This I Believe

Constance - Hudson, Illinois
Entered on May 8, 2006
Age Group: 50 - 65
Themes: question

I BELIEVE IN UNCERTAINTY because, from my perspective, belief requires uncertainty. How else can I believe except in the context of uncertainty? If I am certain of something, I know it, so I can’t believe it. I also believe in uncertainty in the sense that I treasure uncertainty, itself. Without certainty, how could I know wonder?

Now, I didn’t always believe in uncertainty. As a kid growing up in old St. Mary’s Irish-Catholic grade school, I was absolutely certain that anything “Sister said…” was the last word. Madonna Academy for girls furthered my collection of certainties. By the time I got to college, I, myself, was a “Sister.” With university studies, my horizon broadened and I began to wonder why my Western system of philosophy and spirituality didn’t allow for many Eastern insights.

In my greener years, I had assumed that wars inspired by creeds were confined to the pages of history. That illusion faded as I delved further into theology. One incident from that time remains burned into my memory. I can still see the lean and usually paper-pale face of our octogenarian professor furning livid all the way up to his sparse silver hair. Choking with rage, he verbally scoured a young priest who had dared to question an assertion of classical theology. For me, this memory is a freeze-frame of certainty at its worst:the hardened shell of certitude encasing an explosive force of conviction aimed to annihilate opposition. Like a human bomb, the professor exploded on the one who dared to question.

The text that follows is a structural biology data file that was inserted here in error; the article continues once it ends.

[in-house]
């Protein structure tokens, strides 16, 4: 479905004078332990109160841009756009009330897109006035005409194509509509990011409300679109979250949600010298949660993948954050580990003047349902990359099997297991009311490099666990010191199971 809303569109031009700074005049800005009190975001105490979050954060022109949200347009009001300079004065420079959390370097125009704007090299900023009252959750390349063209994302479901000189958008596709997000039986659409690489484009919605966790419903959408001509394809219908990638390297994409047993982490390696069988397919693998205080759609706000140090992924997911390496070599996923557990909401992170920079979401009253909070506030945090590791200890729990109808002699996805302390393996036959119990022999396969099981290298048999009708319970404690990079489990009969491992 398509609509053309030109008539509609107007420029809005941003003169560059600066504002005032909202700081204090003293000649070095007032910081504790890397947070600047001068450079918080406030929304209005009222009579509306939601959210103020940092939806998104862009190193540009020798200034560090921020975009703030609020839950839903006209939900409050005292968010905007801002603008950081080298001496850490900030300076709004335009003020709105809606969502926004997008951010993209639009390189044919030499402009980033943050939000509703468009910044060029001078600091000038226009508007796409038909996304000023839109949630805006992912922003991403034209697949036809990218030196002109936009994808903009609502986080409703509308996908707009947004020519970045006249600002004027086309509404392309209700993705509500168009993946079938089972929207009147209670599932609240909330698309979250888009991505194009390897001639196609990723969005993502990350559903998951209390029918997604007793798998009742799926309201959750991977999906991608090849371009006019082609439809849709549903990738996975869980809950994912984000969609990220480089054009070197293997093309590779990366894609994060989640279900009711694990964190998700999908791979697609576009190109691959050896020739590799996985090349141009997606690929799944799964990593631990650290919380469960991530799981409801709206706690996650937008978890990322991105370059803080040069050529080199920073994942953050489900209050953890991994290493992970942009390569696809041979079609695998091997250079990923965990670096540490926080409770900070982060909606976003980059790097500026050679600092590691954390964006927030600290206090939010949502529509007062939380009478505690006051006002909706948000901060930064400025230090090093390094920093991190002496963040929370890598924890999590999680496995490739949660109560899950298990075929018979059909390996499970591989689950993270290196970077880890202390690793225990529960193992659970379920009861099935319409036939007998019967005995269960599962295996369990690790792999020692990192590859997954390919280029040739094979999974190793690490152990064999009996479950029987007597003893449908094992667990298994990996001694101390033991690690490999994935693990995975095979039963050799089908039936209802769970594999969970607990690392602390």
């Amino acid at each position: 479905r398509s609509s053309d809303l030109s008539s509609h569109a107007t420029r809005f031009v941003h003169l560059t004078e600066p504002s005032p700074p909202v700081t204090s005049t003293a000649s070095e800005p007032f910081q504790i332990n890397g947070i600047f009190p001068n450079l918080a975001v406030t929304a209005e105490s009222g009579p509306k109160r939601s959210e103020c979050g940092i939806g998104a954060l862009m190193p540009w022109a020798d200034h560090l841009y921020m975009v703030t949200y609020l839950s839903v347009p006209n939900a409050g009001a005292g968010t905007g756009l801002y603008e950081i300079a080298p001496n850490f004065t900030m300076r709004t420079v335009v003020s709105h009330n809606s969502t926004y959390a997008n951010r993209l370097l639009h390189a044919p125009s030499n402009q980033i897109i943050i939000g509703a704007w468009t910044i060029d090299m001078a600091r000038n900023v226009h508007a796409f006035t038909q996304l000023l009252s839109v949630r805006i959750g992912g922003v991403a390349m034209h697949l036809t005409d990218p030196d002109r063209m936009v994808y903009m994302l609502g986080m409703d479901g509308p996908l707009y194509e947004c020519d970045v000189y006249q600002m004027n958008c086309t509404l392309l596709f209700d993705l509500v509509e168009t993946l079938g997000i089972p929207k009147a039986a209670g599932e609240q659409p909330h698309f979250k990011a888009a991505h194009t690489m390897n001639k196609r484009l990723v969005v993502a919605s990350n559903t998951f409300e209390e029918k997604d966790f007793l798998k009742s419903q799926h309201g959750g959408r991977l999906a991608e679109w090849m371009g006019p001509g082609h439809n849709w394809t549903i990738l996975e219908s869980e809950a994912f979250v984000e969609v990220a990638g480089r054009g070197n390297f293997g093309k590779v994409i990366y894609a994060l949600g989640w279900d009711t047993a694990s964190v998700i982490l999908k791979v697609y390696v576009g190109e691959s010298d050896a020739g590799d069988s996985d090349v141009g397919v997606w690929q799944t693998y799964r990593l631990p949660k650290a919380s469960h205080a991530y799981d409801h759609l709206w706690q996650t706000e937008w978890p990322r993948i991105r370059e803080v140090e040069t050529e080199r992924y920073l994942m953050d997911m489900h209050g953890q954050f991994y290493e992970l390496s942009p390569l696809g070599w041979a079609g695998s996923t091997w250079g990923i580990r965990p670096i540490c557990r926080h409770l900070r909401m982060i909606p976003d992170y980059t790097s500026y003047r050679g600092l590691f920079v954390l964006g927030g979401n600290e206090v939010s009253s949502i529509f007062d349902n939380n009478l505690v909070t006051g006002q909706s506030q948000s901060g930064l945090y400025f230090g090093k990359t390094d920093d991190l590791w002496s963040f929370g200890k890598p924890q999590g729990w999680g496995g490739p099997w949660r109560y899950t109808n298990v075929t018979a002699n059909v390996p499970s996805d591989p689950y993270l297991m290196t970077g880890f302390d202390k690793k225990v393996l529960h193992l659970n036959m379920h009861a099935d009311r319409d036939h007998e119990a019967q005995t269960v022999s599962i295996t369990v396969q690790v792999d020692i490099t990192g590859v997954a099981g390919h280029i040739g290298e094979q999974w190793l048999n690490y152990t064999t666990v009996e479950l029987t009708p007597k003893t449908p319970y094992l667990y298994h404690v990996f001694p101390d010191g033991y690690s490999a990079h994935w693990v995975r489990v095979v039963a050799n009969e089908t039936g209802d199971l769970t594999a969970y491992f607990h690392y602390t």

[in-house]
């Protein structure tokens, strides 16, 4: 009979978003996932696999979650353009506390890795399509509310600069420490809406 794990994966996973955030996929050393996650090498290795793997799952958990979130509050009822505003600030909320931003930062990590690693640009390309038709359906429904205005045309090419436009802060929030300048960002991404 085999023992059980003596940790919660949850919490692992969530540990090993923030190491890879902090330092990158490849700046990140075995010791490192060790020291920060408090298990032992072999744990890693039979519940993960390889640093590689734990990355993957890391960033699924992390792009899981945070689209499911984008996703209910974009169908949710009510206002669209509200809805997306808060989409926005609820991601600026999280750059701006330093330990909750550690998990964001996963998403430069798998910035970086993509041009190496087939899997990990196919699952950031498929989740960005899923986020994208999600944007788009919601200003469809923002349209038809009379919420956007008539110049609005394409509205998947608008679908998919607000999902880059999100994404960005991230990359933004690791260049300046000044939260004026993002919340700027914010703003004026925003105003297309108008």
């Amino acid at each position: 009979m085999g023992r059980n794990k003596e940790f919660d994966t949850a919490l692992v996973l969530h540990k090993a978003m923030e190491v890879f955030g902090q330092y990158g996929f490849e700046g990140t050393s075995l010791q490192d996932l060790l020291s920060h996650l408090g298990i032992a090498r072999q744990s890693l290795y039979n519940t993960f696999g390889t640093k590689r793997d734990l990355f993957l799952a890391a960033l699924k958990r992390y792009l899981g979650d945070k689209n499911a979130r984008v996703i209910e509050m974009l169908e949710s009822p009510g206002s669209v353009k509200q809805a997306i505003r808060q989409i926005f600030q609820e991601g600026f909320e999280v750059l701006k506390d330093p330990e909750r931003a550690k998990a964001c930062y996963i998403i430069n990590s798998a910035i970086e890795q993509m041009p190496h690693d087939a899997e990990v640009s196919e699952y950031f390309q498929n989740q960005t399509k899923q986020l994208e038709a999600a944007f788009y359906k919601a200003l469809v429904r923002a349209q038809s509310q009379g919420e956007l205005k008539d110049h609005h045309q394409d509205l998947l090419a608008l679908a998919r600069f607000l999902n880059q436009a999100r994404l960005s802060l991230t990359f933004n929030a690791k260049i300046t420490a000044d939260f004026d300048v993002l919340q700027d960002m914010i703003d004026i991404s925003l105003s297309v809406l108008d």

The darkness of the kind of certainty just described only serves to highlight the bright splendor I find in a more humane belief. For me, belief is more like a bird in flight than an image carved in marble. I want to hold my beliefs gently, like a dove. I believe in uncertainty because I do not want to cage the flight of my beliefs.

Belief, for me, is reserved for mystery, for what neither I, nor anyone, can properly name. I believe that the universe is meaningful, while I honor others who believe it is absurd. What I believe can’t cancel what someone else believes. How did Earth come to be? How do humans fit into the macrocosm of space? No person, no institution, can supply a definitive answer for me. After more than six decades, I have come to love, to trust, the mystery. My deepest rooting is in uncertainty, for nothing else is deep enough for my belief.